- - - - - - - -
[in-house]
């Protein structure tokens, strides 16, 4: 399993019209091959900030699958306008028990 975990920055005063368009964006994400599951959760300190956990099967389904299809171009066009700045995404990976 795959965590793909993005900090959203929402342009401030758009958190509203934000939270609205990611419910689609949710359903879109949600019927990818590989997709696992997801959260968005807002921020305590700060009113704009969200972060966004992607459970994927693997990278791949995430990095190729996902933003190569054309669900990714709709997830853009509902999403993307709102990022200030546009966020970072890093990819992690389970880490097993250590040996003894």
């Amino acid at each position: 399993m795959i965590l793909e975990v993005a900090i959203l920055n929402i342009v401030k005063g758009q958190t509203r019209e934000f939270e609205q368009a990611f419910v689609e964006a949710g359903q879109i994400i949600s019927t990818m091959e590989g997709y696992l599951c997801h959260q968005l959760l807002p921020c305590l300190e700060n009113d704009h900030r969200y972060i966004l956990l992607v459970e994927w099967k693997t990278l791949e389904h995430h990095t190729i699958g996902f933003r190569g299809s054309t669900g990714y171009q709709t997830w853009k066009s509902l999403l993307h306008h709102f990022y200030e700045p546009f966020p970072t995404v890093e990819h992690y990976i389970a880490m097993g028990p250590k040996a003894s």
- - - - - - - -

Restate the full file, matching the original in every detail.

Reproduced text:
[in-house]
């Protein structure tokens, strides 16, 4: 399993019209091959900030699958306008028990 975990920055005063368009964006994400599951959760300190956990099967389904299809171009066009700045995404990976 795959965590793909993005900090959203929402342009401030758009958190509203934000939270609205990611419910689609949710359903879109949600019927990818590989997709696992997801959260968005807002921020305590700060009113704009969200972060966004992607459970994927693997990278791949995430990095190729996902933003190569054309669900990714709709997830853009509902999403993307709102990022200030546009966020970072890093990819992690389970880490097993250590040996003894």
């Amino acid at each position: 399993m795959i965590l793909e975990v993005a900090i959203l920055n929402i342009v401030k005063g758009q958190t509203r019209e934000f939270e609205q368009a990611f419910v689609e964006a949710g359903q879109i994400i949600s019927t990818m091959e590989g997709y696992l599951c997801h959260q968005l959760l807002p921020c305590l300190e700060n009113d704009h900030r969200y972060i966004l956990l992607v459970e994927w099967k693997t990278l791949e389904h995430h990095t190729i699958g996902f933003r190569g299809s054309t669900g990714y171009q709709t997830w853009k066009s509902l999403l993307h306008h709102f990022y200030e700045p546009f966020p970072t995404v890093e990819h992690y990976i389970a880490m097993g028990p250590k040996a003894s």